Marketing control
The process of measuring and evaluating the results of marketing strategies and plans, and taking corrective action to ensure that objectives are achieved.
Marketing audit
A comprehensive, systematic, independent, and periodic examination of a company's environment, objectives, strategies, and activities to determine problem areas and to recommend a plan of action to improve the company's marketing performance.
Return on marketing
The net return from a marketing investment divided by the costs of the marketing investment.
Marketing environment
The actors and forces outside marketing that affect marketing management's ability to build and maintain successful relationships with target customers.
The actors close to the company that affect its ability to serve its customers--thecompany, suppliers, marketing intermediaries, customer markets, competitors, and publics.
The larger societal forces that affect the microenvironment--demographic, economic, natural, technological, political, and cultural forces.
Marketing intermediaries
Firms that help the company to promote, sell, and distribute its goods to final buyers; they include resellers, physical distribution firms, marketing service agencies, and financial intermediaries.
Any group that has an actual or potential interest or impact on an organization's ability to achieve its objectives.
The study of human populations in terms of size, density, location, age, gender, race, occupation, and other statistics.
Baby boomers
The 78 million people born during the baby boom following WWII and lasting until the early 1960s.
Generation X
The 45 million people born between 1965 and 1976 in the "birth dearth" following the baby boom.
Generation Y
The 72 million children of baby boomers, born between 1977 and 1994.
Economic environment
Factors that affect consumer buying power and spending patterns.
Engel's laws
Differences noted over a century ago by Ernst Engel in how people shift their spending across food, housing, transportation, health care, and other goods and services categories as family income rises.
Natural environment
Natural resources that are needed as inputs by marketers or that are affected by marketing activities.
Technological environment
Forces that create new technologies, creating new product and market opportunities.
Political environment
Laws, government agencies, and pressure groups that influence and limit various organizations and individuals in a given society.
cultural environment
Institutions and other forces that affect society's basic values, perceptions, preferences, and behaviors
Marketing information system
People, equipment and procedures to gather, sort, analyze, evaluate and distribute needed, timely and accurate information to marketing decision makers.
Internal databases
Electronic collections of information obtained from data sources within the company.
Marketing intelligence
The systematic collection and analysis of publicly available information about competitors and developments in the marketing environment.
Marketing research
The systematic design, collection, analysis and reporting of data relevant to a specific marketing situation facing an organization.
Exploratory research
Marketing research to gather preliminary information that wil hlep define problems and suggest hypotheses.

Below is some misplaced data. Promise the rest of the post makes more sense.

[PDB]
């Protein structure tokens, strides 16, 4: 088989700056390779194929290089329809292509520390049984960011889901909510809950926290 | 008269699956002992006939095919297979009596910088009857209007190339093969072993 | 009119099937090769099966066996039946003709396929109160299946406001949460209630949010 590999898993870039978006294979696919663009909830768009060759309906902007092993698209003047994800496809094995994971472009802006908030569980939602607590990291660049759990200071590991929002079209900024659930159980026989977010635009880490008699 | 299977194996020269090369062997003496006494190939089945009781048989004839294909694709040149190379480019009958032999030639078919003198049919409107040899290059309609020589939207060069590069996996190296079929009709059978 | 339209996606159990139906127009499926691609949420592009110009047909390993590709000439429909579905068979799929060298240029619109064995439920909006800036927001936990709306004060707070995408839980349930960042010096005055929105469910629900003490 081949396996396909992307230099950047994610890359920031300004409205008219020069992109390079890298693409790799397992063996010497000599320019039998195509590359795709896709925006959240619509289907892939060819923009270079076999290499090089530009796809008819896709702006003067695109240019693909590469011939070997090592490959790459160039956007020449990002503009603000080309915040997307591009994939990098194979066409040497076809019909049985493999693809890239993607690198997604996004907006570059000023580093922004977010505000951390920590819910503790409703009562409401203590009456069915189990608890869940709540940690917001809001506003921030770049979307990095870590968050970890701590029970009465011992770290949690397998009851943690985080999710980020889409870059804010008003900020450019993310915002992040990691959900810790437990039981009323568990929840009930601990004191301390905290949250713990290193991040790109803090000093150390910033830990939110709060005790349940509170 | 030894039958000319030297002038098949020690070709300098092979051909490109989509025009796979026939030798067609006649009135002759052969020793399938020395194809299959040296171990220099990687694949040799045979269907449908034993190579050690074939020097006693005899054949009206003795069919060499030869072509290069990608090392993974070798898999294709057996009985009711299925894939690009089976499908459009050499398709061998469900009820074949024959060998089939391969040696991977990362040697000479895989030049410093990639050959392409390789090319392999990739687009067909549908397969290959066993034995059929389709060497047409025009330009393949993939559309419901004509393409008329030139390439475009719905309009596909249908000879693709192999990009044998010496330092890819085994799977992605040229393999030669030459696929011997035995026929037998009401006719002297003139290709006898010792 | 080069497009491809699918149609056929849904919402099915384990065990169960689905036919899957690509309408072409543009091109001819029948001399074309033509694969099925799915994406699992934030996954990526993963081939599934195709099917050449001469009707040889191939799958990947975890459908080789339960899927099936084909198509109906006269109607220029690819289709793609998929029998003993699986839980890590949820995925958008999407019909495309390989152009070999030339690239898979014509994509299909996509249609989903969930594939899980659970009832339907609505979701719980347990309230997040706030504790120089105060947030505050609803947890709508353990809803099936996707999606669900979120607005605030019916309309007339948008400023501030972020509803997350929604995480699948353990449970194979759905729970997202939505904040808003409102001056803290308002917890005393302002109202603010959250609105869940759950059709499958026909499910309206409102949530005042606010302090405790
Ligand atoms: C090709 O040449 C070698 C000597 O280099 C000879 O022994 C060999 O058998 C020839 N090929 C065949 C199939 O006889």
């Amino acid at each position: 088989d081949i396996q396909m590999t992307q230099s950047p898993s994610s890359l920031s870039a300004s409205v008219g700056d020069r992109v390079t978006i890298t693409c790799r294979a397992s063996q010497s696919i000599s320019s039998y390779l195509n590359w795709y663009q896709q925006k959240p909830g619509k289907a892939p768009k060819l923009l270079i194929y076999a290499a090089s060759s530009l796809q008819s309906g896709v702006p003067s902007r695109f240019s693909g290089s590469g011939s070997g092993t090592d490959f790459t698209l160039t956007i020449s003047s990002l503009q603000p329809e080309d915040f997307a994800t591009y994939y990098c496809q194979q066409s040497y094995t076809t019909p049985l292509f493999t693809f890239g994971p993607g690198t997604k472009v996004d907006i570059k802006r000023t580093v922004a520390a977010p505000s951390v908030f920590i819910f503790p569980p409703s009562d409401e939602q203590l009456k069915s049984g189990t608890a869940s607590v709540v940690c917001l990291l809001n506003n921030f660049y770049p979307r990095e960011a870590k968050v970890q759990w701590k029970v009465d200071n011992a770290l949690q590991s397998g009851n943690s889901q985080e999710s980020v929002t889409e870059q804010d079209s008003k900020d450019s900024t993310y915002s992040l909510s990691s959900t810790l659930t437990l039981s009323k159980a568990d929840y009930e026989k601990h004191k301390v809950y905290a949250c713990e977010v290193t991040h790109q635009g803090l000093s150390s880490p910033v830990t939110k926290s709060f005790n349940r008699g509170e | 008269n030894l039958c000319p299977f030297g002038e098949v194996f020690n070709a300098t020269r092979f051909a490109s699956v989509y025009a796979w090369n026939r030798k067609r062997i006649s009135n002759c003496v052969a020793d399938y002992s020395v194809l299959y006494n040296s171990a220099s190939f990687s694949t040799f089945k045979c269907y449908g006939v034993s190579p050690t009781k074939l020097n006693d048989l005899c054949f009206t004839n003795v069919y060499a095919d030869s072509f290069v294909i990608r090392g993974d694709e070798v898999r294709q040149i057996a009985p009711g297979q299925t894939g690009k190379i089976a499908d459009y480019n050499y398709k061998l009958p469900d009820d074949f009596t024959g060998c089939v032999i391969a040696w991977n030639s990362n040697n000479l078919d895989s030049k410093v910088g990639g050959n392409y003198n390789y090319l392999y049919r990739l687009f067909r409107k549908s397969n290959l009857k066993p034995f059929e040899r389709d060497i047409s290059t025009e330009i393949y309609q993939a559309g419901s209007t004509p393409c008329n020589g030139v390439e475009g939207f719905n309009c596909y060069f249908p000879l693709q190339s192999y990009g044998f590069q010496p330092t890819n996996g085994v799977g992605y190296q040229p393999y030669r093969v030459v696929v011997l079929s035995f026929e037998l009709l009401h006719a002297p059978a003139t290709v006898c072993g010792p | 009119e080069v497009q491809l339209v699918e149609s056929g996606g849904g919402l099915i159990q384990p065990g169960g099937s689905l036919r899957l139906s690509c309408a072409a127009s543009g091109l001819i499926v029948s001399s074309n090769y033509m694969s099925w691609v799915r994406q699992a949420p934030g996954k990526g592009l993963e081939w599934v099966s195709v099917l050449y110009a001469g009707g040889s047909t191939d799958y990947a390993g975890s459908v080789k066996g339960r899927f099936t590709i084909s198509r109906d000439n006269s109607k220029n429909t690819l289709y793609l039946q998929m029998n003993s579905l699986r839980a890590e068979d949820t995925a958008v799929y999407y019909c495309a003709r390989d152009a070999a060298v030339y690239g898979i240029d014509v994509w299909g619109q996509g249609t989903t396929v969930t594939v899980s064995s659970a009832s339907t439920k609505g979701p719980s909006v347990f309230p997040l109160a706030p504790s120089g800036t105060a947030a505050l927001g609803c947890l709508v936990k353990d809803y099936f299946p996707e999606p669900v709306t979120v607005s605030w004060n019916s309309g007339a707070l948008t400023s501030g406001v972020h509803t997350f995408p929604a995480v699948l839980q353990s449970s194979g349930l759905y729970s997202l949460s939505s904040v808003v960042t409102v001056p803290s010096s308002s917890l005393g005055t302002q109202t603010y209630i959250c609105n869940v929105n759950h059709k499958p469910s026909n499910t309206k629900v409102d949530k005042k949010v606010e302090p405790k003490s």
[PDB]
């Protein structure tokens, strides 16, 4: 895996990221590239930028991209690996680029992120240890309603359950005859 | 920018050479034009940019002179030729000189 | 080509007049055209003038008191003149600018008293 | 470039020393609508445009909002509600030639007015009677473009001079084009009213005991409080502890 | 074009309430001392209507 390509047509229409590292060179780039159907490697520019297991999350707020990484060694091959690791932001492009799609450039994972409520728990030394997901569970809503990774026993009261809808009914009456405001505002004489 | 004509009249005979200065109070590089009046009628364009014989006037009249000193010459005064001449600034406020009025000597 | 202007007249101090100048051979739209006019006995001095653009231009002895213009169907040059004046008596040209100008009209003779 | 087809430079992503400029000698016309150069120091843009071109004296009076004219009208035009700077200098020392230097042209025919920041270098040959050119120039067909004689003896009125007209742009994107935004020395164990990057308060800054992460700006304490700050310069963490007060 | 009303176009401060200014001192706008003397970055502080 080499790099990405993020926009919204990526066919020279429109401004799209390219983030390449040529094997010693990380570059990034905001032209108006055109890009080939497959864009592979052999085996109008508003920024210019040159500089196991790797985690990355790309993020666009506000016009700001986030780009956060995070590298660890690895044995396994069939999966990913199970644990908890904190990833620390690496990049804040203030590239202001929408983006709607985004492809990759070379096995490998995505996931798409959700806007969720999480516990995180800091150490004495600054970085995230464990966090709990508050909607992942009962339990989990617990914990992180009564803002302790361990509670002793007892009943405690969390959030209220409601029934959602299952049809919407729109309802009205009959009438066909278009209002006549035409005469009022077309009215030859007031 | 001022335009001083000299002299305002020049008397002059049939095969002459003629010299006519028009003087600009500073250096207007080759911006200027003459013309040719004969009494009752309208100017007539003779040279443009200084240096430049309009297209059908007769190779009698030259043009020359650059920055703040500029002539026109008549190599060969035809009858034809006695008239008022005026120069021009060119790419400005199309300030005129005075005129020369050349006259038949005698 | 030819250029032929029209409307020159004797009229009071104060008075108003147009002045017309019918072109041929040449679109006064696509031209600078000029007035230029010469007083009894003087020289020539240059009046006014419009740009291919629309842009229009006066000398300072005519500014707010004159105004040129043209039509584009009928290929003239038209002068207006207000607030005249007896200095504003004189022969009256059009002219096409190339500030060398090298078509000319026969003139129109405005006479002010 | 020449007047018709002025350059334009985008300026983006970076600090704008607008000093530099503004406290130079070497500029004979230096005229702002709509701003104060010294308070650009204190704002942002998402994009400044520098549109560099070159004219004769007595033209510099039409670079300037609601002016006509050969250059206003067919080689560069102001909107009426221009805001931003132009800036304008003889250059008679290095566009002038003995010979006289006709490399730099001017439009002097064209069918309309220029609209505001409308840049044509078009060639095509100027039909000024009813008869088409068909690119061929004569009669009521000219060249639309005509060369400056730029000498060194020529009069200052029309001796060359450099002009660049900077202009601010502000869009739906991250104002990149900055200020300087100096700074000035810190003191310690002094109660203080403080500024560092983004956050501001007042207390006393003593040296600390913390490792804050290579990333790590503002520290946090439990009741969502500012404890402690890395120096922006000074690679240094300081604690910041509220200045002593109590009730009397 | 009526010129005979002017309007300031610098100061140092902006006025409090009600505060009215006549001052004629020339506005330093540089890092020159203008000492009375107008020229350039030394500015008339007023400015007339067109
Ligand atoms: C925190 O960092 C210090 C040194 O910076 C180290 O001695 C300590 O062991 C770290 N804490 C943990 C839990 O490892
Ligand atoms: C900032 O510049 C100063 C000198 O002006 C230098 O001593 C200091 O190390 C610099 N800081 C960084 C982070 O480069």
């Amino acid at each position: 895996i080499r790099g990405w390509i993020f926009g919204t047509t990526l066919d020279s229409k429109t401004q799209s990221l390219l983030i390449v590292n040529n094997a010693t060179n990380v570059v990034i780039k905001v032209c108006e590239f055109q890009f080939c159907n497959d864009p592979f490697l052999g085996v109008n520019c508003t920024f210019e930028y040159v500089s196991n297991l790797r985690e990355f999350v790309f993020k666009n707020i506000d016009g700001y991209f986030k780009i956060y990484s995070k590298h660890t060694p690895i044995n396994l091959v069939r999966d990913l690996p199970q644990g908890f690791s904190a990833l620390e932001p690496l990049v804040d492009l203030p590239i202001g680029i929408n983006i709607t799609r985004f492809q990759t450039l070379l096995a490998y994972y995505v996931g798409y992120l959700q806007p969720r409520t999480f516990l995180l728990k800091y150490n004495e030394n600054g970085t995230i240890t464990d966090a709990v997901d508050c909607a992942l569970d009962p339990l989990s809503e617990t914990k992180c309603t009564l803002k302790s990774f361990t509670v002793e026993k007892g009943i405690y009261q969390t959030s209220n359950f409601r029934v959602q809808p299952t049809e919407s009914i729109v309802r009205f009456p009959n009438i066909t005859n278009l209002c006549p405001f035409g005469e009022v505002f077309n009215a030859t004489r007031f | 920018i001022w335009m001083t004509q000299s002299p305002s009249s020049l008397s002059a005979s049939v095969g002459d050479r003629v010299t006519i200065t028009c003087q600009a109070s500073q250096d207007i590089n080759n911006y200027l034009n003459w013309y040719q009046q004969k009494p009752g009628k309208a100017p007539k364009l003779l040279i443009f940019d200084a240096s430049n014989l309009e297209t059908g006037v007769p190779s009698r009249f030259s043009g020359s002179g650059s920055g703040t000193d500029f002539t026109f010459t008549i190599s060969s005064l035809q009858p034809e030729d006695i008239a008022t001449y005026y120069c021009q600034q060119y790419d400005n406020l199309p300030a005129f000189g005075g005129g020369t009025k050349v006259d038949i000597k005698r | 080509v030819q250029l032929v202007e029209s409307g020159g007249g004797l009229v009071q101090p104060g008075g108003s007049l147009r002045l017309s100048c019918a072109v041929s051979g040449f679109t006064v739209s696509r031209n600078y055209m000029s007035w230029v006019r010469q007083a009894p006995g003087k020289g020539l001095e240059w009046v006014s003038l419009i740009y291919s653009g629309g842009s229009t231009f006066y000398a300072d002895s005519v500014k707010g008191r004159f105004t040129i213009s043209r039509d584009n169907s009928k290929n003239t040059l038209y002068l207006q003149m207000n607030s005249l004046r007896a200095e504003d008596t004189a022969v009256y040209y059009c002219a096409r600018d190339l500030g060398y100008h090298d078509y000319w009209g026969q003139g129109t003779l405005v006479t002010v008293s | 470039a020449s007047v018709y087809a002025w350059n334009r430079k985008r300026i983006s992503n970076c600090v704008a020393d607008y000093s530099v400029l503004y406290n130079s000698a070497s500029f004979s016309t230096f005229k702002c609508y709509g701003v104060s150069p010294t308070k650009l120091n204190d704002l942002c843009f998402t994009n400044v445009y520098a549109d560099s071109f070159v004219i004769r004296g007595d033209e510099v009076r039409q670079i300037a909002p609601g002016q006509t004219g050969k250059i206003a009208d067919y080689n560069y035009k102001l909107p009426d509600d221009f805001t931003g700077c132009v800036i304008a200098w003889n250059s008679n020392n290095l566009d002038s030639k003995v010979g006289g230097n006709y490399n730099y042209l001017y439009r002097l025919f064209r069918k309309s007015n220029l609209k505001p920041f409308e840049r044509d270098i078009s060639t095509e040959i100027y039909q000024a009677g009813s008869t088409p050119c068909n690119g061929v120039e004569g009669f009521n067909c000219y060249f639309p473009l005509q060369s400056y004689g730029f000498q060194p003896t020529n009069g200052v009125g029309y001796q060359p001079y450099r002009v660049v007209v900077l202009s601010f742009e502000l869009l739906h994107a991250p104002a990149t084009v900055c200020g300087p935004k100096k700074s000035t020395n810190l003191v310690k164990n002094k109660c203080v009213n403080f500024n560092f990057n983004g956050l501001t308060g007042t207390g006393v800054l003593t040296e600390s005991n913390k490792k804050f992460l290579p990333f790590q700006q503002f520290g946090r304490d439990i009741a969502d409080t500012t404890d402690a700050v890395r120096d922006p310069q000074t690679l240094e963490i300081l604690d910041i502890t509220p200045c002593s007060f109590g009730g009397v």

Descriptive research
Marketing research to better describe marketing problems, situations or markets, such as the market potential for a product or the demographics and attitudes of consumers.
Causal research
Marketing research to test hypotheses about cause-and-effect relationships.
Secondary data
Information that already exists somewhere, having been collected for another purpose.
Primary data
Information collected for the specific purpose at hand.
Online databases
Computerized collections of information available from online commercial sources or via the internet.
Observational research
The gathering of primary data by observing relevant people, actions and situations.
Survey research
The gathering of primary data by asking people questions about their knowledge, attitudes, preferences and buying behavior.
Single-source data systems
Electronic monitoring systems that link consumers' exposure to television advertising and promotion (measured using television meters) with what they buy in stores (measured using using store checkout scanners).
Experimental research
Teh gathering of primary data by selecting matched groups of subjects, giving them different treatments, controlling related factors and checking for differences in group responses.
Focus group interviewing
Personal interviewing that involves inviting 6 to 10 people to gather for a few hours with a trained interviewer to talk about a product, service or organization. The interviewer "focuses" the group discussion on important issues.
Online marketing research
Collecting primary data through internet surveys and online focus groups.
A segment of the population selected for marketing research to represent the population as a whole.
Simple random sample
Every member of the population has a known and equal chance of selection.
Stratified random sample
The population is divided into mutually exclusive groups (such as age groups), and random samples are drawn from each group.
Cluster (area) sample
The population is divided into mutually exclusive groups (such as blocks) and the researcher draws a samle of the groups to interview.
Convenience sample
Te researcher selects the easiest poopulation members from which to obtain information.
Judgement sample
The researcher uses his or her judgement to select population members who are good prospects for accurate information.
Quota sample
The researcher finds and interviews a prescribed number of people in each of several categories.
Customer relationship management
The overall process of building and maintaining profitable customer relationships by delivering superior customer value and satisfaction.
Consumer buying behavior
The buying behavior of final consumers--individuals and households who buy goods and services for personal consumption.
Consumer market
All the individuals and households who buy or acquire goods and services for personal consumption.
The set of basic values, perceptions, wants and behaviors learned by a member of society from family and other important institutions.